Reaffirming faith in democracy

This is a republication of an original article written by Akiva Futter, in the Diamondback on Wednesday, January 23, 2013.

While one election cycle came to an end in the United States with the recent inauguration of President Obama, a different election came and went in the Middle East. You may be taken aback by that statement. Yes, the Middle East! Not only that, but it was in a country that has been democratic since its inception and has had consistently peaceful transfers of power.

Of course, the country I am referring to is Israel.

On Jan. 22, Israelis took to the polls to elect representatives to their parliament, the Knesset. Unlike in the U.S., where the legislative and executive branches are separate, in Israel, the government is made up of a parliament and prime minister. Israelis elected members for the 120-person Knesset, choosing from more than 30 parties. (Israelis vote for parties instead of people and the seats are distributed based on the percentage of votes received.) These parties represent an incredible diversity of political views. While initial projections showed the majority shifting more to the right, in a surprise turn of events, the vote shifted more toward the center, with the seats nearly evenly split 60-60 between the left and right camps, according to the newspaper Haaretz. It appears likely Prime Minister Benjamin Netanyahu will remain in office, but as part of a more centrist coalition.

How was this news received in Israel? Some were thrilled, some disappointed, but all reacted peacefully. Once again, democracy was the big winner. Readers are all familiar with the hype surrounding elections in the U.S. and how surprising the results can sometimes be. Yet no matter how close results are in the U.S., people do not riot and there are not violent attempts to intervene in the natural course of the democratic process.

What is amazing about Israel is that despite it being surrounded by neighbors who are highly undemocratic, Israel directly embodies the American spirit of democracy. Israel has shown its commitment to these values time and time again over the course of 19 election cycles since the country’s founding in 1948. In Israel, every adult is given equal voting rights and the summer 2011 tent protests over the country’s high cost of living were prime examples of Israelis’ right to free speech.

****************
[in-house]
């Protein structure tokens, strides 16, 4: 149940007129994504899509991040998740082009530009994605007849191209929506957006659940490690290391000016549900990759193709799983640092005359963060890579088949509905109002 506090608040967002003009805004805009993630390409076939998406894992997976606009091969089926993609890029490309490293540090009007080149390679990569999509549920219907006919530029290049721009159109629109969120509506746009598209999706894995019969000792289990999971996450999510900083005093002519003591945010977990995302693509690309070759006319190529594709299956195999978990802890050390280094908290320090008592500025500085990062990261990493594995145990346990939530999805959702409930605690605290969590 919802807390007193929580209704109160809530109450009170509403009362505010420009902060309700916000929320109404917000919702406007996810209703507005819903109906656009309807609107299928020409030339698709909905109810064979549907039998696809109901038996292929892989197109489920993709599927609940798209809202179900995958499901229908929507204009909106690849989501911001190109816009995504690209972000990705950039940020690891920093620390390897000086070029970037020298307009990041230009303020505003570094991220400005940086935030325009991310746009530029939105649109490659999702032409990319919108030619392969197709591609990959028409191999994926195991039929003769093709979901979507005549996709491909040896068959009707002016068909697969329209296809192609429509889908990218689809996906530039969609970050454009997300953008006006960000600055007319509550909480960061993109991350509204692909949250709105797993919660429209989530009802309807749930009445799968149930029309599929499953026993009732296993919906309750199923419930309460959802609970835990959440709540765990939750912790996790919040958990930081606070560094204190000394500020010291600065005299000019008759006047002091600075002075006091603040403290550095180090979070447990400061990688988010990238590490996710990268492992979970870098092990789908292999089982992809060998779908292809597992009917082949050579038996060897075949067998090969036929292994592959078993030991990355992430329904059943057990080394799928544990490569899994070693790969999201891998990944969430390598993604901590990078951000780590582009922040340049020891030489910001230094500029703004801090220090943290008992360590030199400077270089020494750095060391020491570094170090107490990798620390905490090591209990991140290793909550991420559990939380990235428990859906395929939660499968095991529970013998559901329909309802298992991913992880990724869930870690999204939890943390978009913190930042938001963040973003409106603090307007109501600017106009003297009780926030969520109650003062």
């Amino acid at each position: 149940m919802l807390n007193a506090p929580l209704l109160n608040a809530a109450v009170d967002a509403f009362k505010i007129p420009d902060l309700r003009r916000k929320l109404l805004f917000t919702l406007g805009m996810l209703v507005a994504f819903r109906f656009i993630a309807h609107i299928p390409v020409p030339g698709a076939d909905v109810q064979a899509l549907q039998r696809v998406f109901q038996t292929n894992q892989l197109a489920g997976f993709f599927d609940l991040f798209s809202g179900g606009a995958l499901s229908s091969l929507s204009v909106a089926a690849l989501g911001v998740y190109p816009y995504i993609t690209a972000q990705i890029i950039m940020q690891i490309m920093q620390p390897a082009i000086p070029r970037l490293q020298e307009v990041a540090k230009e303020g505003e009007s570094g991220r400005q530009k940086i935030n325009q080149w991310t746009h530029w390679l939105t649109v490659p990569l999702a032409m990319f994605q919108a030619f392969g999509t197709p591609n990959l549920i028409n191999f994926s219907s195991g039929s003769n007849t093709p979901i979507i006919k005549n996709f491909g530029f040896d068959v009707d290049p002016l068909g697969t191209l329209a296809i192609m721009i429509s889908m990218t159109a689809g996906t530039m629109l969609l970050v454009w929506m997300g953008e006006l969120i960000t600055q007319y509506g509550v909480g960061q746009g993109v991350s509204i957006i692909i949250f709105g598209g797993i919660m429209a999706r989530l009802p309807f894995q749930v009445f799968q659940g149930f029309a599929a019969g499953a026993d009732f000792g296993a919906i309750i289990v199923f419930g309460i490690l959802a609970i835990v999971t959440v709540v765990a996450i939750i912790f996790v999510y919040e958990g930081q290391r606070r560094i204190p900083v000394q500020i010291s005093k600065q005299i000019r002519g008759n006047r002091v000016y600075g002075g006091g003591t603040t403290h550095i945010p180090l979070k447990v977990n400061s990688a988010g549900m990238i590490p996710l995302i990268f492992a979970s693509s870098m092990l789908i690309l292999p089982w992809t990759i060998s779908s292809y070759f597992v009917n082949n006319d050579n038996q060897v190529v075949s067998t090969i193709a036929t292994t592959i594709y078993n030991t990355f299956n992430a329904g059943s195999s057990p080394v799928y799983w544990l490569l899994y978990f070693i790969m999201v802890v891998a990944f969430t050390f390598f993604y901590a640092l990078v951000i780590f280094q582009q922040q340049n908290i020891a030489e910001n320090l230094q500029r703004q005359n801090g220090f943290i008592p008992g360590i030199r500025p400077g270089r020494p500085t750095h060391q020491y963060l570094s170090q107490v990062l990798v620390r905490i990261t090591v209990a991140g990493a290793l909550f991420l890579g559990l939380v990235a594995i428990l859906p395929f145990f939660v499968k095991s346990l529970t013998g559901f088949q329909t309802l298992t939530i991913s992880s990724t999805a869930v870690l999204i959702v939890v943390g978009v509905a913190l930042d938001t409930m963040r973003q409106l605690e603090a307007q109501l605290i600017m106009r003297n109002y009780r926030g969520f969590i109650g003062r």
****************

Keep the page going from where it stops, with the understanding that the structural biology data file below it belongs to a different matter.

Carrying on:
When one looks at the democratic transfer of power in comparison to the U.S., it comes as no surprise — it happens here all the time. But look at Israel in its regional context. In Iran, gays and lesbians are punished and persecuted. In Saudi Arabia, not only are religious minorities not recognized, but women are not even allowed to drive cars. In Syria, it is punishable to speak out against the president, Bashar al-Assad. It may come as a surprise to readers, but not only are there full voting rights for all of-age citizens in Israel, but minorities, such as the large Arab population, have parties that represent them in the Knesset.

There is a great deal of turmoil in the Middle East. Many groups in the region want to see Israel wiped off the face of the map. From terrorist cells in Gaza to the current leaders of Iran, Israel’s safety and security is threatened time and time again. As a fellow democracy, it is our responsibility to stand by Israel, and help ensure that its citizens can continue to live with the freedoms and liberties we value as the hallmarks of democratic societies.

About the Author

Akiva Futter is a freshman computer science major and the legislative coordinator for Terps for Israel. He can be reached at